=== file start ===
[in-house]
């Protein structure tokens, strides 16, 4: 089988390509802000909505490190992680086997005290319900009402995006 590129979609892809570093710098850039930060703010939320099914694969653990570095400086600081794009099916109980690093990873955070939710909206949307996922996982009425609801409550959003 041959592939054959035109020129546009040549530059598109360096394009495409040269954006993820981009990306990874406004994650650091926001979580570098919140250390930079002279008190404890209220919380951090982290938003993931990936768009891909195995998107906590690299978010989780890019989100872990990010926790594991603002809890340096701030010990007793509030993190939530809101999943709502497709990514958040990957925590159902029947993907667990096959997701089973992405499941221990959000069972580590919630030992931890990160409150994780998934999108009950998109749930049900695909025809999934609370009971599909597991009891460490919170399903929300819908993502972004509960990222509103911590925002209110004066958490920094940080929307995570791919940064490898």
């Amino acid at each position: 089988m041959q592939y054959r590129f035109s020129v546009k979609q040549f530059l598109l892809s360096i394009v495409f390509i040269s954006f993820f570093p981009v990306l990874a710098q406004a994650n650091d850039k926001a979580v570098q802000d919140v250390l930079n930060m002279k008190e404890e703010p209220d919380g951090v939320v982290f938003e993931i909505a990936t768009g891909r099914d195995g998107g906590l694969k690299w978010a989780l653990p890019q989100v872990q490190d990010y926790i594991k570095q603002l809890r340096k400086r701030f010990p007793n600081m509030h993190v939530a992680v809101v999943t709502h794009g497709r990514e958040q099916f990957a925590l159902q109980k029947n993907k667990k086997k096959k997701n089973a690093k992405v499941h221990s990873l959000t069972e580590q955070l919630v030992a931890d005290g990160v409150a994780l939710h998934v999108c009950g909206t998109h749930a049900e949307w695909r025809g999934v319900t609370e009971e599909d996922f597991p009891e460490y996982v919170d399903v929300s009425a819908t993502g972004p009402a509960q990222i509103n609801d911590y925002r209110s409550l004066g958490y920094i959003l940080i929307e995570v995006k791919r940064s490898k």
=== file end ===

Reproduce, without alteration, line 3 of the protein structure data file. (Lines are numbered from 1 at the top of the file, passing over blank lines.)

């Amino acid at each position: 089988m041959q592939y054959r590129f035109s020129v546009k979609q040549f530059l598109l892809s360096i394009v495409f390509i040269s954006f993820f570093p981009v990306l990874a710098q406004a994650n650091d850039k926001a979580v570098q802000d919140v250390l930079n930060m002279k008190e404890e703010p209220d919380g951090v939320v982290f938003e993931i909505a990936t768009g891909r099914d195995g998107g906590l694969k690299w978010a989780l653990p890019q989100v872990q490190d990010y926790i594991k570095q603002l809890r340096k400086r701030f010990p007793n600081m509030h993190v939530a992680v809101v999943t709502h794009g497709r990514e958040q099916f990957a925590l159902q109980k029947n993907k667990k086997k096959k997701n089973a690093k992405v499941h221990s990873l959000t069972e580590q955070l919630v030992a931890d005290g990160v409150a994780l939710h998934v999108c009950g909206t998109h749930a049900e949307w695909r025809g999934v319900t609370e009971e599909d996922f597991p009891e460490y996982v919170d399903v929300s009425a819908t993502g972004p009402a509960q990222i509103n609801d911590y925002r209110s409550l004066g958490y920094i959003l940080i929307e995570v995006k791919r940064s490898k």